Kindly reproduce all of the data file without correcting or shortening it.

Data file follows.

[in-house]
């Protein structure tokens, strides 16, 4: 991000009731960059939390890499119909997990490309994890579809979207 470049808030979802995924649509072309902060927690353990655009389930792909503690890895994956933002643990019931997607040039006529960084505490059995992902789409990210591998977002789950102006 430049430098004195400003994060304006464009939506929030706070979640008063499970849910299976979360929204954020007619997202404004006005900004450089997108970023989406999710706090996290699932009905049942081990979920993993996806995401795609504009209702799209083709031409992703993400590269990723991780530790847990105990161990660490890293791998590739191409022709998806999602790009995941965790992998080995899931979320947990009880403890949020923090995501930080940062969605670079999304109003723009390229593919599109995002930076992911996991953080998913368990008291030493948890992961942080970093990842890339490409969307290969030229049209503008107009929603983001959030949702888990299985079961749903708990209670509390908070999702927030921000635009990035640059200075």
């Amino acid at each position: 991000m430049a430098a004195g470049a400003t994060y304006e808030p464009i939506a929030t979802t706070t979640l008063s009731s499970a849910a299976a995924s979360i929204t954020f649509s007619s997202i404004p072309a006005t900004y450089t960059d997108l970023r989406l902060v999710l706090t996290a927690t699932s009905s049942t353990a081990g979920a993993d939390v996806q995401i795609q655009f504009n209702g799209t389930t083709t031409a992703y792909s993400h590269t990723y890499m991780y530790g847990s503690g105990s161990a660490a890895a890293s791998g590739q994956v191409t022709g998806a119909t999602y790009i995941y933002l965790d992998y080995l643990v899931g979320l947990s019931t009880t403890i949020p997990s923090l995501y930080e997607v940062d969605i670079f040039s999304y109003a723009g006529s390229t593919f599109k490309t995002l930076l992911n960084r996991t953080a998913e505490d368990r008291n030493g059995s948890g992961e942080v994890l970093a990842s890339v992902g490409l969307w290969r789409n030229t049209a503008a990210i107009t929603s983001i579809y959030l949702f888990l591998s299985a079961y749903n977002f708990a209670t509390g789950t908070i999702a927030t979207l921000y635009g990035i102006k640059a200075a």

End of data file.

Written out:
[in-house]
């Protein structure tokens, strides 16, 4: 991000009731960059939390890499119909997990490309994890579809979207 470049808030979802995924649509072309902060927690353990655009389930792909503690890895994956933002643990019931997607040039006529960084505490059995992902789409990210591998977002789950102006 430049430098004195400003994060304006464009939506929030706070979640008063499970849910299976979360929204954020007619997202404004006005900004450089997108970023989406999710706090996290699932009905049942081990979920993993996806995401795609504009209702799209083709031409992703993400590269990723991780530790847990105990161990660490890293791998590739191409022709998806999602790009995941965790992998080995899931979320947990009880403890949020923090995501930080940062969605670079999304109003723009390229593919599109995002930076992911996991953080998913368990008291030493948890992961942080970093990842890339490409969307290969030229049209503008107009929603983001959030949702888990299985079961749903708990209670509390908070999702927030921000635009990035640059200075």
């Amino acid at each position: 991000m430049a430098a004195g470049a400003t994060y304006e808030p464009i939506a929030t979802t706070t979640l008063s009731s499970a849910a299976a995924s979360i929204t954020f649509s007619s997202i404004p072309a006005t900004y450089t960059d997108l970023r989406l902060v999710l706090t996290a927690t699932s009905s049942t353990a081990g979920a993993d939390v996806q995401i795609q655009f504009n209702g799209t389930t083709t031409a992703y792909s993400h590269t990723y890499m991780y530790g847990s503690g105990s161990a660490a890895a890293s791998g590739q994956v191409t022709g998806a119909t999602y790009i995941y933002l965790d992998y080995l643990v899931g979320l947990s019931t009880t403890i949020p997990s923090l995501y930080e997607v940062d969605i670079f040039s999304y109003a723009g006529s390229t593919f599109k490309t995002l930076l992911n960084r996991t953080a998913e505490d368990r008291n030493g059995s948890g992961e942080v994890l970093a990842s890339v992902g490409l969307w290969r789409n030229t049209a503008a990210i107009t929603s983001i579809y959030l949702f888990l591998s299985a079961y749903n977002f708990a209670t509390g789950t908070i999702a927030t979207l921000y635009g990035i102006k640059a200075a």